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Pakistan’s Imran Khan Urges Taliban to Talks


Supporters of Imran Khan (on screens top and R), chairman of the opposition Pakistan Tehreek-e-Insaf (PTI) political party, chant anti-government slogans during his speech at a rally in Karachi September 21, 2014. Protesters led by Imran Khan, a former cricket star, and Tahir ul-Qadri, a firebrand cleric, have been locked in a bitter stand-off with the government since mid-August. (REUTERS/Akhtar Soomro)

Supporters of Imran Khan (on screens top and R), chairman of the opposition Pakistan Tehreek-e-Insaf (PTI) political party, chant anti-government slogans during his speech at a rally in Karachi September 21, 2014. Protesters led by Imran Khan, a former cricket star, and Tahir ul-Qadri, a firebrand cleric, have been locked in a bitter stand-off with the government since mid-August. (REUTERS/Akhtar Soomro)


Imran Khan – Pakistani sports star and now politician – says he wants to bring peace to the region through talks.

Khan says he wants Afghanistan’s Taliban to negotiate a peaceful resolution to its conflict with the Afghan government.

Khan gave an exclusive interview to VOA at his suburban Islamabad home. He said he believes talks could lead to solutions to regional problems.

The Taliban “must come to the table, and they must resolve this dispute through talks and negotiations,” Khan said. “War is never a solution. In fact, war leads to unintended consequences just like in Iraq and Syria.”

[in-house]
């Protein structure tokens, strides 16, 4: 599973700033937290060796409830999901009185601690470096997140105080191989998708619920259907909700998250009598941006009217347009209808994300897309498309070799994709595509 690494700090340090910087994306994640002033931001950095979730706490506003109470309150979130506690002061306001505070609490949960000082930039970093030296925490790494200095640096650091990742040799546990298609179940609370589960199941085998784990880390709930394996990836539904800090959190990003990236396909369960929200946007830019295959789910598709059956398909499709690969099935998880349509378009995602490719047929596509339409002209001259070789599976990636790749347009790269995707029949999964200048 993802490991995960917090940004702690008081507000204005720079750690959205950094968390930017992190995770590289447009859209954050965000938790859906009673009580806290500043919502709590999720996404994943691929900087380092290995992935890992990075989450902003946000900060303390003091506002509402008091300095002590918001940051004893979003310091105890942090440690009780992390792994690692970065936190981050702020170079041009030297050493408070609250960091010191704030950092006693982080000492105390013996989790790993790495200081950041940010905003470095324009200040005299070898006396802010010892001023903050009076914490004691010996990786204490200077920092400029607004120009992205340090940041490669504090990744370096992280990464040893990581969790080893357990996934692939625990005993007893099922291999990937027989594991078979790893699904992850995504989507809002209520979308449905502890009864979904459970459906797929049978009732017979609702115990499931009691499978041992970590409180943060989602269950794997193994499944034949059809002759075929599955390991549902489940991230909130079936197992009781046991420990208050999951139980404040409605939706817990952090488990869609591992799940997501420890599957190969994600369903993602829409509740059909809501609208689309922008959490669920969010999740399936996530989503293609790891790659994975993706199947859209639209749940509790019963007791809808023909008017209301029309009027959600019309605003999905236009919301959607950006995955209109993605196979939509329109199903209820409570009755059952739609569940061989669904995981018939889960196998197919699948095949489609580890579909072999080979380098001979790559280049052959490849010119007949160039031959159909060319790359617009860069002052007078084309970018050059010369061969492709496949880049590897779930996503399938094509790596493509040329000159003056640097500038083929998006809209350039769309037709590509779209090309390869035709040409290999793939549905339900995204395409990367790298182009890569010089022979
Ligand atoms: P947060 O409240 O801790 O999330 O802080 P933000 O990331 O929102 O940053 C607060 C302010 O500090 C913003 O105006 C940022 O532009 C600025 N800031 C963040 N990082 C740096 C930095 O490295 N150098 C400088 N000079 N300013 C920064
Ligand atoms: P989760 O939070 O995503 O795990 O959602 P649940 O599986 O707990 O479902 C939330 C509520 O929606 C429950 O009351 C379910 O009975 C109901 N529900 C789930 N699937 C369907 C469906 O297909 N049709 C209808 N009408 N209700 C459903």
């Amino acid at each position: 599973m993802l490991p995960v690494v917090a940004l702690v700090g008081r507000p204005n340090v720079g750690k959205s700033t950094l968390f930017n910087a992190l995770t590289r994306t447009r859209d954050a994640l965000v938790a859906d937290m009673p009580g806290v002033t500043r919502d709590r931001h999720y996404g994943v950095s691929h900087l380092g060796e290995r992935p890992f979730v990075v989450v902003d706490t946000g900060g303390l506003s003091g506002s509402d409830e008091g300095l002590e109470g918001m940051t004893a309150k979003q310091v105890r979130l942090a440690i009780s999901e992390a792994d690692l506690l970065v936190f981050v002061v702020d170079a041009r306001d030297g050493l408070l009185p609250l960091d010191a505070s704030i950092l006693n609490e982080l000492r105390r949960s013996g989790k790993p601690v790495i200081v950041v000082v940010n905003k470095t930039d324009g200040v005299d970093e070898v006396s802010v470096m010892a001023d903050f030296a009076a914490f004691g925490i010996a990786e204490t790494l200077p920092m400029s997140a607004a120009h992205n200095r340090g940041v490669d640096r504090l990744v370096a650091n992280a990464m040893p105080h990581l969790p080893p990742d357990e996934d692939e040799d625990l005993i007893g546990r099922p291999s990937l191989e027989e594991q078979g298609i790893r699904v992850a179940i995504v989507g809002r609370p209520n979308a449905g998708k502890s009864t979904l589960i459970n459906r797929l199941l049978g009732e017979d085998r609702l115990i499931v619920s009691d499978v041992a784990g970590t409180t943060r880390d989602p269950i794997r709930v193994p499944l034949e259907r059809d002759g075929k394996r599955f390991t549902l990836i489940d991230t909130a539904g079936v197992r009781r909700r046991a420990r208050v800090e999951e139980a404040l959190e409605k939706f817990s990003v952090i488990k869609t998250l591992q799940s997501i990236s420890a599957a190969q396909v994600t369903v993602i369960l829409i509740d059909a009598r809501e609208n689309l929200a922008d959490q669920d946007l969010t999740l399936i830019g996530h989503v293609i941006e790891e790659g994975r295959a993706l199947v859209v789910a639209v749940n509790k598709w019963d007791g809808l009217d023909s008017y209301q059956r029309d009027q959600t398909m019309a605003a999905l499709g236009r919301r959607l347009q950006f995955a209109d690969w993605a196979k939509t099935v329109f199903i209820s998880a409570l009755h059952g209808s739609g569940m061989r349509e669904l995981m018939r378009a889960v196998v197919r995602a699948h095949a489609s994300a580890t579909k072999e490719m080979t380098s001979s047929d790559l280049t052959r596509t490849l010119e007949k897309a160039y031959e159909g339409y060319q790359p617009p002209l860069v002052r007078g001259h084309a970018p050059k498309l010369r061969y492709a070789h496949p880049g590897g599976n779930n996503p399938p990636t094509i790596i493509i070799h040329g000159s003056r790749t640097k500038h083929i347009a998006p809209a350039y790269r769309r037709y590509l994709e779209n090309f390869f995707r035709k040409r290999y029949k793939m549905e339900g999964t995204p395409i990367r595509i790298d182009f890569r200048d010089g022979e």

Khan is a former cricket player, who won the 1992 World Cup for Pakistan. Now, he is a parliamentary leader and major political force in Pakistan.

Because he is a cricket legend, he is popular with many groups in Pakistan and Afghanistan who fight about other issues.

He was opposed to the U.S.-led military invasion of Afghanistan and American drone strikes against suspected militant hideouts in the Pakistani tribal region.

However, he has said he is strongly against Taliban violence, and he supports military crackdowns against the Taliban. Khan said those crackdowns have reduced terrorism.

Khan praised a peace process that includes Afghanistan, Pakistan, China and the United States. It is trying to restart peace talks between the Taliban and the Afghan government.

“I think it is a very positive thing. We hope and we pray that there is some sort of peace deal, some sort of a power-sharing agreement and then the Americans leave," he said.

I’m Jim Dresbach.

Ayaz Gul reported on this story for VOANews.com. Jim Dresbach adapted this story for Learning English. Kathleen Struck was the editor. We want to hear from you. Write to us in the Comments Section or visit our Facebook page.

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Words in This Story

interview – n. a meeting between a reporter and another person in order to get information for a news story

suburban – adj. living in or relating to a suburb or to suburbs in general

cricket – n. a game played on a large field by two teams of 11 players who try to score runs by hitting a small ball with a bat and then running between two sets of wooden sticks

legend – n. a famous or important person who is known for doing something extremely well

stance – n. a publicly stated opinion

hideout – n. a place where someone hides to avoid being found or captured

crackdown – n. a serious attempt to punish people for doing something that is not allowed

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